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Designing 3D Games That Sell!

John Edgar Park reviews a new book, which discusses game proposals, budgets, marketing, scheduling and meeting with publishers, as well as touching on actual game creation.

Designing 3D Games That Sell! is an interesting overview of both the business of getting a game published and some aspects of game development, but don't expect it to teach you many specifics about game design. The first half of this book discusses game proposals, budgets, marketing, scheduling and meeting with publishers; while only a lean 15-page chapter on design documents makes mention of game design. While the title is intended to attract your attention at the bookstore, it is a bit inaccurate. Selling 3D Games That You've Designed! would have been a more honest title.

The second half of the book consists mainly of tutorials for using the excellent Genesis 3D game engine, as well as a reprint of a Paul Steed (formerly a Quake character builder from id software) article on low-polygon modeling and a sample game design document. While I found this to be a good overview of level building tools and low-poly creation methods, it doesn't discuss how to design compelling gameplay.

Part I

The author, Luke Ahearn, has worked on a number of successful game development projects and is very knowledgeable about going out and getting a publisher. His clear writing style and wealth of experience allows him to present a very informative breakdown of the game industry, from developer to publisher to retailer to consumer. Everything from writing and submitting a proposal to negotiating a deal is covered. Here you will find many case studies and examples of competitive analysis, how to focus on the end-users' needs and good advice on creating a game proposal. Since the retail market likes to pigeonhole things, there are also some definitions of the major game genres to help you see where your game design fits into the grand scheme.

If you already have a game design in mind this first part of the book may help you determine your next steps. There is no such thing as a "garage" game developer anymore $1 to $5 million dollars is a pretty realistic game budget these days so finding a publisher to fund your development is a must. In addition to the excellent advice on getting your game published, Ahearn also provides information on how to secure alternate methods of funding. Is it possible to get this kind of funding if you are an inexperienced developer? Not too likely. So what do you do now? Ahearn offers some good advice get a job in the game industry in order to gain experience without the financial risk of funding your own game. Here he adds some pointers on breaking into the industry including creating demo reels and targeting your search toward the right specialty within a game company.

Part II

Designing a 3D game hinges on one important piece of technology: the 3D game engine. If you are already on your way to programming your own 3D engine you probably aren't reading this. For the rest of us, the only realistic way to do a proof-of-concept for a 3D game is with a pre-existing engine. There are a few of them out there that are commonly licensed for big releases, namely Quake, Unreal and LithTech. For example, Disney Interactive licensed the Unreal engine for its upcoming Atlantis game. The cost of licensing these high-profile engines can be anywhere from $100,000 to $500,000 per title, so many small development shops are forced to write their own or look elsewhere for a low-cost or free engine.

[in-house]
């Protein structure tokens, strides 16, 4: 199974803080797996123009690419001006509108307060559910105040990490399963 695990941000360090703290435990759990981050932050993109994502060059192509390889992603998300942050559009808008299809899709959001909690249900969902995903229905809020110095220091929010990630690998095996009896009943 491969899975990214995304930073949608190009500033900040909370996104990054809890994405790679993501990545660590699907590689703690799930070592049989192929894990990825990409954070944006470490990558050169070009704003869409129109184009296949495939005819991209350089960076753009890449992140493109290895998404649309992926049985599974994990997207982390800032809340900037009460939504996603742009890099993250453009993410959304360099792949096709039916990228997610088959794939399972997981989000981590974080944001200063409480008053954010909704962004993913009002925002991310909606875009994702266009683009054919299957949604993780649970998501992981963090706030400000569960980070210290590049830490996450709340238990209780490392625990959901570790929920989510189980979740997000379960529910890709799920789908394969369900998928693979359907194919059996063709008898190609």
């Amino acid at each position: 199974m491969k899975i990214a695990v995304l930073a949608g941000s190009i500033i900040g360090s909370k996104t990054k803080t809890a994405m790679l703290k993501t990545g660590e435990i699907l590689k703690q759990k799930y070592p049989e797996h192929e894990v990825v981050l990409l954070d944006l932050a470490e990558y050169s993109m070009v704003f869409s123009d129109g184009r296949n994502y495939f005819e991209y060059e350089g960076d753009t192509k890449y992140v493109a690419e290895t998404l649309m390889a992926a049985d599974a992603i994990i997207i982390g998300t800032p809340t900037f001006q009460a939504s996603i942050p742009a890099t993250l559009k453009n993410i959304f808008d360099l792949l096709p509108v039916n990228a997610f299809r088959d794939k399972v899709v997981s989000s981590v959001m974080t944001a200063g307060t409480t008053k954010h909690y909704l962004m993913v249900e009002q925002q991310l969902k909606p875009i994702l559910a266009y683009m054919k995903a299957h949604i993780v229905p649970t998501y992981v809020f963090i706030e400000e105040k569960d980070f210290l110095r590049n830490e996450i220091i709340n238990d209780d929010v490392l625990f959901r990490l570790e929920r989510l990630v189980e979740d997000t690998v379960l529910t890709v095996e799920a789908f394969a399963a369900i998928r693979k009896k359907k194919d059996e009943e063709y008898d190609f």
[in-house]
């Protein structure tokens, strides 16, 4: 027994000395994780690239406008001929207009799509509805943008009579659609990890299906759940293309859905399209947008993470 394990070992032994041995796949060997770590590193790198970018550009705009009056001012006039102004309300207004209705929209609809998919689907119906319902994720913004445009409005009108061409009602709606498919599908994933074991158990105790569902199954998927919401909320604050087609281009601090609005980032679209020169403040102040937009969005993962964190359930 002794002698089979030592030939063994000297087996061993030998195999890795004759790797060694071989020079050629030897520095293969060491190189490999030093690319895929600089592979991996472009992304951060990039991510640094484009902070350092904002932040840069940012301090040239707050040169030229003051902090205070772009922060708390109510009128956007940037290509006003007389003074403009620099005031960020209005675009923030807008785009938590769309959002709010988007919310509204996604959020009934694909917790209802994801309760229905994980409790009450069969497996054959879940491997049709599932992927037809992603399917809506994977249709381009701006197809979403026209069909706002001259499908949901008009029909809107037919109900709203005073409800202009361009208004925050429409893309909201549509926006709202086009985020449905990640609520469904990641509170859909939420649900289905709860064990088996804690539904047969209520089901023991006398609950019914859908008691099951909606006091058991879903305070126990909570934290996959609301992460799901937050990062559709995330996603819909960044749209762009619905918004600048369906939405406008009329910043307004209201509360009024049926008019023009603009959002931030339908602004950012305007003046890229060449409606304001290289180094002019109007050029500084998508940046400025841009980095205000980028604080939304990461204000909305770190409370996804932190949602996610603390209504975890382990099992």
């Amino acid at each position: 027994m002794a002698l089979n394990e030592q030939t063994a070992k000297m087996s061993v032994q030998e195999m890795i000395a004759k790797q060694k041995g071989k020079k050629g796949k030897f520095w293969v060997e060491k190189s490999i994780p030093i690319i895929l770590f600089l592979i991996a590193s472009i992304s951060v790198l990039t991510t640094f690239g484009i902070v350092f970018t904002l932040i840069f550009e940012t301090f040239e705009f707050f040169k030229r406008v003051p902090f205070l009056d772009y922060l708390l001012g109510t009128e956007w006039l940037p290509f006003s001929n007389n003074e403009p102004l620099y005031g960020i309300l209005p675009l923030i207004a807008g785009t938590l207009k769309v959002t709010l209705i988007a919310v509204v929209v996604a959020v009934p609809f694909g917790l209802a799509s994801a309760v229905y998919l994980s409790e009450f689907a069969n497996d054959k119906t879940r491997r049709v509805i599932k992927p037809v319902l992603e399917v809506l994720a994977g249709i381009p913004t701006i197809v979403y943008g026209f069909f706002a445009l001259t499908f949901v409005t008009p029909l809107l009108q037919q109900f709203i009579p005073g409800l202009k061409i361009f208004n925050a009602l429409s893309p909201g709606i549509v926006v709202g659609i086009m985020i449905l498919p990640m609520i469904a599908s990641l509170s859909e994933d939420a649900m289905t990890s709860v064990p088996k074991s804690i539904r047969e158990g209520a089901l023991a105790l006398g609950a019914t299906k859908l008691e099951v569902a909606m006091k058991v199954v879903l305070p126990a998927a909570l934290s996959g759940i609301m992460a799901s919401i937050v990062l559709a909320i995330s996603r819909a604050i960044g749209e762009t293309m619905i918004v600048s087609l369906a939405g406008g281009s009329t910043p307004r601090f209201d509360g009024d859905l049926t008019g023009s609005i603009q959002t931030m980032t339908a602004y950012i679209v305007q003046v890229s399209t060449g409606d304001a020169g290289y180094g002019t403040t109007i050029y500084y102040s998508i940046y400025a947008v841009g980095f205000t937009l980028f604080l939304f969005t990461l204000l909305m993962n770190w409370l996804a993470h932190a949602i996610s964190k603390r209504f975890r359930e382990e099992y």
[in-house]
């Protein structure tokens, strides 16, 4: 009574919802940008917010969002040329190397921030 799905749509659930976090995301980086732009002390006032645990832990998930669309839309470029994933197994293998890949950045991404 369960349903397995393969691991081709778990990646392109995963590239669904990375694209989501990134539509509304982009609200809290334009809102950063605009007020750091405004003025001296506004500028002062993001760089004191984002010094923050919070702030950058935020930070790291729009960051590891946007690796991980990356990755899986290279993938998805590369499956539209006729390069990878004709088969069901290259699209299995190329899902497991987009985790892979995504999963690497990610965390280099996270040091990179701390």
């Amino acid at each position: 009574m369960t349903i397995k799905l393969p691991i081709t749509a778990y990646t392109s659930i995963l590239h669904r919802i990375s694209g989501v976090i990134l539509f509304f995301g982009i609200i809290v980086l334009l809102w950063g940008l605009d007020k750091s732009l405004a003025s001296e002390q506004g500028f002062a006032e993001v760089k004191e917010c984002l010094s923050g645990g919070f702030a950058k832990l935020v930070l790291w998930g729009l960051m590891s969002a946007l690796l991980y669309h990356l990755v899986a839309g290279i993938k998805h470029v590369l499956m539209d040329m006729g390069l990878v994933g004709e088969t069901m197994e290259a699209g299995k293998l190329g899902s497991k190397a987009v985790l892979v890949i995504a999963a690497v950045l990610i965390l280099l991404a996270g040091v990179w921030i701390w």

One such engine is Genesis 3D. It's free, high quality and can be found on the book's included CD-ROM. So in Part II, the author takes you through the installation and use of the Genesis 3D level editor. The editor is very similar to the tools used for level design in commercial game engines. Most of Part II of this book is spent teaching you how to design and build a simple level, including animated doors and effects, sound and A.I. Using 3D Studio Max or the freeware modeler MilkShape 3D, it is possible to import your own characters and props into the levels you build. For the more advanced features you may want to install Rabid Games' Reality Factory, which is also included.

Of course, not all games are first-person shooters. This is the only type of game the lessons in this book cover. It would have been nice to see info on game design within other genres such as third-person adventure and platforming or role-playing games.


As evidenced by all of the excellent "mods" and total conversions being made as free add-ons to commercial games, such as Counter-Strike for Sierra's Half-Life, there is no reason an ambitious crew of game designers can't make a great game proposal in their free time. This is a great way to get your feet wet in the game industry. This book helps fill in the blanks about the business end of turning your free mod into a money-making product.

If you are interested in pure game design theory and advice Mark Louis Rybczyk's Game Design: Theory and Practice, Chris Crawford's The Art of Computer Game Design and his other work Understanding Interactivity may be more up your alley. But if you really want to learn about the business of getting a game developed and published, with a little level design thrown in, then grab a copy of Designing 3D Games That Sell!

Designing 3D Games That Sell! by Luke Ahearn. Hingham, MA: Charles River Media, 2001. 550 pages. ISBN: 1-58450-043-3. (Paperback and CD-Rom, $49.95)

John Edgar Park is a 3D animator, instructor and writer based in Los Angeles. He received his B.A. in Drama from the University of Virginia.